PETER Kay gave an interview to The Big Issue a few years ago in which he revealed he had been recording TV adverts on to a compilation tape since the 1980s. He claimed that whenever he stuck it on at parties, the room would go crazy (I think he meant in a positive way).
Kay realised, even then, that if there is one thing large sections of the public find more fascinating than repackaged TV nostalgia, it’s raw TV nostalgia. A quick scout around YouTube will prove the point.
Among the extraordinary gems up there that no one in their right mind would possibly have saved (and yet have) are adverts from 1978, regional TV continuity announcements from 1980 and – most incredibly of all – an LWT in-house Christmas tape from 1983 that proves beyond doubt Jim Rosenthal was the inspiration for Alan Partridge.
This hankering for the fripperies of TV nostalgia is, I think, the attraction of The Big Match Revisited, which has just begun a new (perhaps that should be old) series on ITV4. Every Thursday lunchtime, an episode of The Big Match from the corresponding week 30 years ago will be repeated in pretty much its entirity.
And that means you not only get to see old football (which is on all the time anyway, thanks to ESPN Classic). It means you get to see the cheap sets and the weirdly polite, slightly awkward post-match interviews too.
This series of The Big Match Revisited will focus on the second half of the 1978/79 season, and started with a repeat of West Brom’s classic 5-3 win at Manchester United in December 1978.
The match has been shown so many times since, that it was arguably the least remarkable aspect of the programme. But the show as a whole did give a fascinating portrait of Britain during the Winter Of Discontent, without the need for intercut news footage of piled-up bin bags, or interjections from ‘comedians’ laughing away to themselves about what crazy haircuts we all had.
First of all, the show wasn’t actually a repeat of The Big Match. It was, instead, The Kick Off Match, Granada’s highlights show of the period. So instead of the famous Big Match brassy fanfare to introduce the show, we got a remarkable theme tune featuring Francis Monkman, formerly of 1970s prog rockers Curved Air, beating seven bells out of his keyboard over a montage of spectacular goals.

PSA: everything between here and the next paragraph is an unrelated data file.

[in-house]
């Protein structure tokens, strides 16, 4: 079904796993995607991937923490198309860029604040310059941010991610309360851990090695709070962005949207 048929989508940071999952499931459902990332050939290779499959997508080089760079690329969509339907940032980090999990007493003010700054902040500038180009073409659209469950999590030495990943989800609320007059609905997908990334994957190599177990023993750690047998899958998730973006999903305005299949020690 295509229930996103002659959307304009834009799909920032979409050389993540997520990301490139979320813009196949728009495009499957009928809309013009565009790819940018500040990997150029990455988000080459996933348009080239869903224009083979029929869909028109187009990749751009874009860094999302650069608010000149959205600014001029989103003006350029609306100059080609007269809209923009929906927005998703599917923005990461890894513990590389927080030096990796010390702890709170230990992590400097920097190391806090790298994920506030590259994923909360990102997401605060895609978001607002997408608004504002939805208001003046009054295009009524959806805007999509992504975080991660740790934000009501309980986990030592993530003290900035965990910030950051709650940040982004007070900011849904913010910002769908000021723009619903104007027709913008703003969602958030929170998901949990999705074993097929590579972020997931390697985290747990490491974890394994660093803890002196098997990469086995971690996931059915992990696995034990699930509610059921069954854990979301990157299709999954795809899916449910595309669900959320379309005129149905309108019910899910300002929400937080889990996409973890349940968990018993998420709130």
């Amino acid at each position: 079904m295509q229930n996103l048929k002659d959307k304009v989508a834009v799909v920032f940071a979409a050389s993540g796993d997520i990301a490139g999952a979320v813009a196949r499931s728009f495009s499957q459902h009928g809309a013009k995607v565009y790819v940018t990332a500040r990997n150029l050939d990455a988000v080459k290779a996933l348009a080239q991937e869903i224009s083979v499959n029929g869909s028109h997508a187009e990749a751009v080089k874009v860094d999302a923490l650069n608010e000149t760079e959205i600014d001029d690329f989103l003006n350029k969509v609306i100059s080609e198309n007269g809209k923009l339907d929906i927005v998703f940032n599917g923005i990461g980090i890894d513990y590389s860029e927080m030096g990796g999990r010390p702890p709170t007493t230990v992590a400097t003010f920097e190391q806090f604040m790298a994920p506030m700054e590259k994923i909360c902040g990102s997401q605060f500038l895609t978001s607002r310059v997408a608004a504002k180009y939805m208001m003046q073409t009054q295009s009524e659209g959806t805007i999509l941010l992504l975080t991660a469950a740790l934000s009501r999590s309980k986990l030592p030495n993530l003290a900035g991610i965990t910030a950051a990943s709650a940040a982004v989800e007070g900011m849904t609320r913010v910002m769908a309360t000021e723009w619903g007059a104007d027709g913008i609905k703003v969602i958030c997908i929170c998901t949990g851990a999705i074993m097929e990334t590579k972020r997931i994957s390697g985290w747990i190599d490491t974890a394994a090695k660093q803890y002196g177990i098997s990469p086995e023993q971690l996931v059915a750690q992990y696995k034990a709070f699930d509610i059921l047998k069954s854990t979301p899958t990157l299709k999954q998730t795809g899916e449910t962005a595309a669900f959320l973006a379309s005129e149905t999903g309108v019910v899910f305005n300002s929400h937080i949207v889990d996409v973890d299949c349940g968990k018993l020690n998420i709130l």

This was followed by a shot of presenter Gerald Sinstadt, seemingly slouching back in his seat, introducing the main game in front of a green and white plywood set that looked as if it would fall over if he moved an inch.
The match itself, of course, stands out not only for the wonderful quality of West Brom’s football, but also for the shameful racist chanting directed at their three black players, Laurie Cunningham, Cyrille Regis and Brendan Batson.
“The booing of the black players . . . paid off there, or repaid, by Tony Brown,” said Sinstadt as Cunningham set up Brown for West Brom’s first goal.
It was a theme he returned to at the final whistle. “And the magic that black footballers are bringing to the league, completely in evidence,” he said in his summing up. This was meant as a compliment, but it’s hard to imagine a commentator getting away with such a remark in 2009.
The most extraordinary comment, though, was cut out of the ITV4 repeat – and I only know about it because I’ve seen a different edit of the show on YouTube.
West Brom manager Ron Atkinson, only 25 years away from his own racism storm, was asked to nominate a man of the match by Elton Welsby (who looked so young that he still seemed to have traces of puppy fat).
“I’d have said it would be a toss-up between one of the coloured front people,” Atkinson replied. “Today, I think Cyrille Regis.”
It’s tempting to look back on these days with a glow of smugness, to say: “Well, we’re all more enlightened now.”
But are we, really? It was interesting to note that Granada’s match director at Old Trafford on that day in December 1978 was a woman, Patricia Pearson. Three decades later, a woman is still not allowed to commentate on Match of the Day without facing a deluge of protest, not all of it related to her ability.
In some ways, though, nothing has changed. The show finished with a look back at The Kick Off Match’s best moments from 1978, which included Bolton’s players celebrating promotion to the First Division, while manager Ian Greaves stayed in the dressing room, looking as if the bottom had fallen out of his world.
And just visible on the dressing room wall behind him was a yellow sticker. It read: “If you miss the ball, you can always kick the referee.”
Respect? Referees never had it.
Next week, it’s Sheffield Wednesday versus Arsenal from a snowbound FA Cup third round, featuring a youthful-sounding Martin Tyler and some fans throwing snowballs at Pat Jennings. Sounds like fun.